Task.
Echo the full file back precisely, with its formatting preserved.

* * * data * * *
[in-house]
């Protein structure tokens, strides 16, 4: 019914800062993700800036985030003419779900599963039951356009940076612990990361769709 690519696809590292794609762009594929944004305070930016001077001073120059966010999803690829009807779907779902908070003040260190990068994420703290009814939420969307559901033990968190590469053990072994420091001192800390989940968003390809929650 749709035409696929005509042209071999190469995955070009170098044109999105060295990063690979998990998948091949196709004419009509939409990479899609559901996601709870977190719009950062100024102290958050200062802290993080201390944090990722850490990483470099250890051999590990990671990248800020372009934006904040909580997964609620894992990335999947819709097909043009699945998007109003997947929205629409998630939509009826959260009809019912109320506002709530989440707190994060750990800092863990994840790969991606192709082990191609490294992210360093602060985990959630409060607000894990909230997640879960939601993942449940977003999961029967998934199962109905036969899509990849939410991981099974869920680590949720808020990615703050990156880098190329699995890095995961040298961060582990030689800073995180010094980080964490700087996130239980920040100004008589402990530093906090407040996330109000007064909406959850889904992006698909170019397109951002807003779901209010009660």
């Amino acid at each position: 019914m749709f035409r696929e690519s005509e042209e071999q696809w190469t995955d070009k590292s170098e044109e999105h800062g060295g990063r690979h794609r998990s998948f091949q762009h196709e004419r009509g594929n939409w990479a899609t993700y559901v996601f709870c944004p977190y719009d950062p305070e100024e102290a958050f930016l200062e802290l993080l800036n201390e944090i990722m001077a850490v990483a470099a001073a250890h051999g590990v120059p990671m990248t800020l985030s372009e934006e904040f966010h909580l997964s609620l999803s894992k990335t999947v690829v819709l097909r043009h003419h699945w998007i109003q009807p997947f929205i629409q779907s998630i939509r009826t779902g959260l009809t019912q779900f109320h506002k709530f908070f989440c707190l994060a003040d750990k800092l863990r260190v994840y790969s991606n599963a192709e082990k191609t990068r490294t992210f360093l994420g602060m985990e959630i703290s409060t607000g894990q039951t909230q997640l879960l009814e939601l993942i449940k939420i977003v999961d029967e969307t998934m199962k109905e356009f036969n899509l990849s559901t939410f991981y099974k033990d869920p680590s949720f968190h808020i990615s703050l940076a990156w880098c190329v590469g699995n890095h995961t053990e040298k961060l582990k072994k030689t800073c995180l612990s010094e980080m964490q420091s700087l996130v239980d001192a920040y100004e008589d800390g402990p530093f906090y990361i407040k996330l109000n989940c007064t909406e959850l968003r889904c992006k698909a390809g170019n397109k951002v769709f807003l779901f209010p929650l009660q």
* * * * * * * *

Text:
[in-house]
């Protein structure tokens, strides 16, 4: 019914800062993700800036985030003419779900599963039951356009940076612990990361769709 690519696809590292794609762009594929944004305070930016001077001073120059966010999803690829009807779907779902908070003040260190990068994420703290009814939420969307559901033990968190590469053990072994420091001192800390989940968003390809929650 749709035409696929005509042209071999190469995955070009170098044109999105060295990063690979998990998948091949196709004419009509939409990479899609559901996601709870977190719009950062100024102290958050200062802290993080201390944090990722850490990483470099250890051999590990990671990248800020372009934006904040909580997964609620894992990335999947819709097909043009699945998007109003997947929205629409998630939509009826959260009809019912109320506002709530989440707190994060750990800092863990994840790969991606192709082990191609490294992210360093602060985990959630409060607000894990909230997640879960939601993942449940977003999961029967998934199962109905036969899509990849939410991981099974869920680590949720808020990615703050990156880098190329699995890095995961040298961060582990030689800073995180010094980080964490700087996130239980920040100004008589402990530093906090407040996330109000007064909406959850889904992006698909170019397109951002807003779901209010009660």
């Amino acid at each position: 019914m749709f035409r696929e690519s005509e042209e071999q696809w190469t995955d070009k590292s170098e044109e999105h800062g060295g990063r690979h794609r998990s998948f091949q762009h196709e004419r009509g594929n939409w990479a899609t993700y559901v996601f709870c944004p977190y719009d950062p305070e100024e102290a958050f930016l200062e802290l993080l800036n201390e944090i990722m001077a850490v990483a470099a001073a250890h051999g590990v120059p990671m990248t800020l985030s372009e934006e904040f966010h909580l997964s609620l999803s894992k990335t999947v690829v819709l097909r043009h003419h699945w998007i109003q009807p997947f929205i629409q779907s998630i939509r009826t779902g959260l009809t019912q779900f109320h506002k709530f908070f989440c707190l994060a003040d750990k800092l863990r260190v994840y790969s991606n599963a192709e082990k191609t990068r490294t992210f360093l994420g602060m985990e959630i703290s409060t607000g894990q039951t909230q997640l879960l009814e939601l993942i449940k939420i977003v999961d029967e969307t998934m199962k109905e356009f036969n899509l990849s559901t939410f991981y099974k033990d869920p680590s949720f968190h808020i990615s703050l940076a990156w880098c190329v590469g699995n890095h995961t053990e040298k961060l582990k072994k030689t800073c995180l612990s010094e980080m964490q420091s700087l996130v239980d001192a920040y100004e008589d800390g402990p530093f906090y990361i407040k996330l109000n989940c007064t909406e959850l968003r889904c992006k698909a390809g170019n397109k951002v769709f807003l779901f209010p929650l009660q």